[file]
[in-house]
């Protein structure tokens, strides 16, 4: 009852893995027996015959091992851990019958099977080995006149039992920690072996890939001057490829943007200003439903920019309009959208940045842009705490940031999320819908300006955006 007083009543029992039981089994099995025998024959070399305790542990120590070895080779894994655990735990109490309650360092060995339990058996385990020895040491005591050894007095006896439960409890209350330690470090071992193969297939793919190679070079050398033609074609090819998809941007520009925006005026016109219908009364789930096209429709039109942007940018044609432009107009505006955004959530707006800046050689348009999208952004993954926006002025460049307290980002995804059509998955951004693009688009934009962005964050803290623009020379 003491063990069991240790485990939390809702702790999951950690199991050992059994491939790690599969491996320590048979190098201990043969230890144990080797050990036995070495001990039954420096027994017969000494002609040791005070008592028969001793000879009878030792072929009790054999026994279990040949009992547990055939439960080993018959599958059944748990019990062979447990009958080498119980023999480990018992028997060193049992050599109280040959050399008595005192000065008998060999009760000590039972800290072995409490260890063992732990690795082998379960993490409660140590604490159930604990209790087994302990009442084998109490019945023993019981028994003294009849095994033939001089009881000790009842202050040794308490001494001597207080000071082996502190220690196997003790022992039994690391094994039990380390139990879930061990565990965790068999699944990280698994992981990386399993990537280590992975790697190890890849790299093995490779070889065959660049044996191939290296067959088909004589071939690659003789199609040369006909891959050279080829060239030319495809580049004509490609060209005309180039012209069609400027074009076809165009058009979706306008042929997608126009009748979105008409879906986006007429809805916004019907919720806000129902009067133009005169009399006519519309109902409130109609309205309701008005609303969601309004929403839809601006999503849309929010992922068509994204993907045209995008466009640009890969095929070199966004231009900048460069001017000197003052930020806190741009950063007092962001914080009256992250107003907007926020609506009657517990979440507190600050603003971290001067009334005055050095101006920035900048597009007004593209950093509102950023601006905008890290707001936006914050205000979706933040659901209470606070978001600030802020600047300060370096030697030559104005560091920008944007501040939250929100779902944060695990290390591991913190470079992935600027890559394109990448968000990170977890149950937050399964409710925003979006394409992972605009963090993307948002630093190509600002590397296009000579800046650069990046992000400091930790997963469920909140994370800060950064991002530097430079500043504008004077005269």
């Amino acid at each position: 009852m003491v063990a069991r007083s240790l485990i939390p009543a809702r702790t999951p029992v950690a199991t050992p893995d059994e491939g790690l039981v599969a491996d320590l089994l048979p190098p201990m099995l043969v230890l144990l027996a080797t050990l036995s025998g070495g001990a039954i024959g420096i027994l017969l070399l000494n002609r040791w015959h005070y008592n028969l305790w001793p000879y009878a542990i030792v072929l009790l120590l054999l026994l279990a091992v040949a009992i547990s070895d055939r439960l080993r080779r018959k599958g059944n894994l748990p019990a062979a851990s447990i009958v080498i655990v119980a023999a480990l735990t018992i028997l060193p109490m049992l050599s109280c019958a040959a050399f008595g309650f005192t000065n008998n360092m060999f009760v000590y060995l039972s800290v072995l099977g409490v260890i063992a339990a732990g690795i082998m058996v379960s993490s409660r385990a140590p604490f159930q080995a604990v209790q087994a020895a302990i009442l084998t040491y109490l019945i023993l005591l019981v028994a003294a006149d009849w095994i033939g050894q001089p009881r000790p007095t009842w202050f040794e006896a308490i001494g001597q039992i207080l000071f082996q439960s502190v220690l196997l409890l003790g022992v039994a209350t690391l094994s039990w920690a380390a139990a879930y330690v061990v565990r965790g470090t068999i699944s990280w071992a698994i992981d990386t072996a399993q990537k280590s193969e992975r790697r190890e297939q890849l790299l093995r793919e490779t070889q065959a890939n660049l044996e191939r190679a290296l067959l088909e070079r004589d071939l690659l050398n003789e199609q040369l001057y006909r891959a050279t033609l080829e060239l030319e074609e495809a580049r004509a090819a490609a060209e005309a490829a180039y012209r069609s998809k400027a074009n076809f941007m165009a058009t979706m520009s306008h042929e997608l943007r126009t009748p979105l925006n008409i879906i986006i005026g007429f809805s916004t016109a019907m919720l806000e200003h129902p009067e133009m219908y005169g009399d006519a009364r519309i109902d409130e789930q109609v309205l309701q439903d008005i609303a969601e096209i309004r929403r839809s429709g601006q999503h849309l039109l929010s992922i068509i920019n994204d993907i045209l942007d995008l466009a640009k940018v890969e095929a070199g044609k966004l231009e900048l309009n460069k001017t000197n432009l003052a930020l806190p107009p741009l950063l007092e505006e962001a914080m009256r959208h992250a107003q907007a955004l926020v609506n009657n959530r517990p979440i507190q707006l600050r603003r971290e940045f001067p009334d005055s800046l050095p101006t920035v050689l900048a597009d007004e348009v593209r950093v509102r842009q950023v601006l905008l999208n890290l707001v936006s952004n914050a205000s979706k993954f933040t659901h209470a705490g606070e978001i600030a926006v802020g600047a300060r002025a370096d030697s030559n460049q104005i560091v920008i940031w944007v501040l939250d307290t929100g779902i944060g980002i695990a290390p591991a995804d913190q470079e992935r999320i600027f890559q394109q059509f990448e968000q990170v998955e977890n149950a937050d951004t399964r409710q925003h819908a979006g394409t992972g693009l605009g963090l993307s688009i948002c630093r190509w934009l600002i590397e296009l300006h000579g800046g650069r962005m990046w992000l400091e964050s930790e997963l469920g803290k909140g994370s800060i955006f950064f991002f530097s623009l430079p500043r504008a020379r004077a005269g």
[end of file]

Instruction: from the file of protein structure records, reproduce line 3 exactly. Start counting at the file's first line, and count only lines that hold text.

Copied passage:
């Amino acid at each position: 009852m003491v063990a069991r007083s240790l485990i939390p009543a809702r702790t999951p029992v950690a199991t050992p893995d059994e491939g790690l039981v599969a491996d320590l089994l048979p190098p201990m099995l043969v230890l144990l027996a080797t050990l036995s025998g070495g001990a039954i024959g420096i027994l017969l070399l000494n002609r040791w015959h005070y008592n028969l305790w001793p000879y009878a542990i030792v072929l009790l120590l054999l026994l279990a091992v040949a009992i547990s070895d055939r439960l080993r080779r018959k599958g059944n894994l748990p019990a062979a851990s447990i009958v080498i655990v119980a023999a480990l735990t018992i028997l060193p109490m049992l050599s109280c019958a040959a050399f008595g309650f005192t000065n008998n360092m060999f009760v000590y060995l039972s800290v072995l099977g409490v260890i063992a339990a732990g690795i082998m058996v379960s993490s409660r385990a140590p604490f159930q080995a604990v209790q087994a020895a302990i009442l084998t040491y109490l019945i023993l005591l019981v028994a003294a006149d009849w095994i033939g050894q001089p009881r000790p007095t009842w202050f040794e006896a308490i001494g001597q039992i207080l000071f082996q439960s502190v220690l196997l409890l003790g022992v039994a209350t690391l094994s039990w920690a380390a139990a879930y330690v061990v565990r965790g470090t068999i699944s990280w071992a698994i992981d990386t072996a399993q990537k280590s193969e992975r790697r190890e297939q890849l790299l093995r793919e490779t070889q065959a890939n660049l044996e191939r190679a290296l067959l088909e070079r004589d071939l690659l050398n003789e199609q040369l001057y006909r891959a050279t033609l080829e060239l030319e074609e495809a580049r004509a090819a490609a060209e005309a490829a180039y012209r069609s998809k400027a074009n076809f941007m165009a058009t979706m520009s306008h042929e997608l943007r126009t009748p979105l925006n008409i879906i986006i005026g007429f809805s916004t016109a019907m919720l806000e200003h129902p009067e133009m219908y005169g009399d006519a009364r519309i109902d409130e789930q109609v309205l309701q439903d008005i609303a969601e096209i309004r929403r839809s429709g601006q999503h849309l039109l929010s992922i068509i920019n994204d993907i045209l942007d995008l466009a640009k940018v890969e095929a070199g044609k966004l231009e900048l309009n460069k001017t000197n432009l003052a930020l806190p107009p741009l950063l007092e505006e962001a914080m009256r959208h992250a107003q907007a955004l926020v609506n009657n959530r517990p979440i507190q707006l600050r603003r971290e940045f001067p009334d005055s800046l050095p101006t920035v050689l900048a597009d007004e348009v593209r950093v509102r842009q950023v601006l905008l999208n890290l707001v936006s952004n914050a205000s979706k993954f933040t659901h209470a705490g606070e978001i600030a926006v802020g600047a300060r002025a370096d030697s030559n460049q104005i560091v920008i940031w944007v501040l939250d307290t929100g779902i944060g980002i695990a290390p591991a995804d913190q470079e992935r999320i600027f890559q394109q059509f990448e968000q990170v998955e977890n149950a937050d951004t399964r409710q925003h819908a979006g394409t992972g693009l605009g963090l993307s688009i948002c630093r190509w934009l600002i590397e296009l300006h000579g800046g650069r962005m990046w992000l400091e964050s930790e997963l469920g803290k909140g994370s800060i955006f950064f991002f530097s623009l430079p500043r504008a020379r004077a005269g």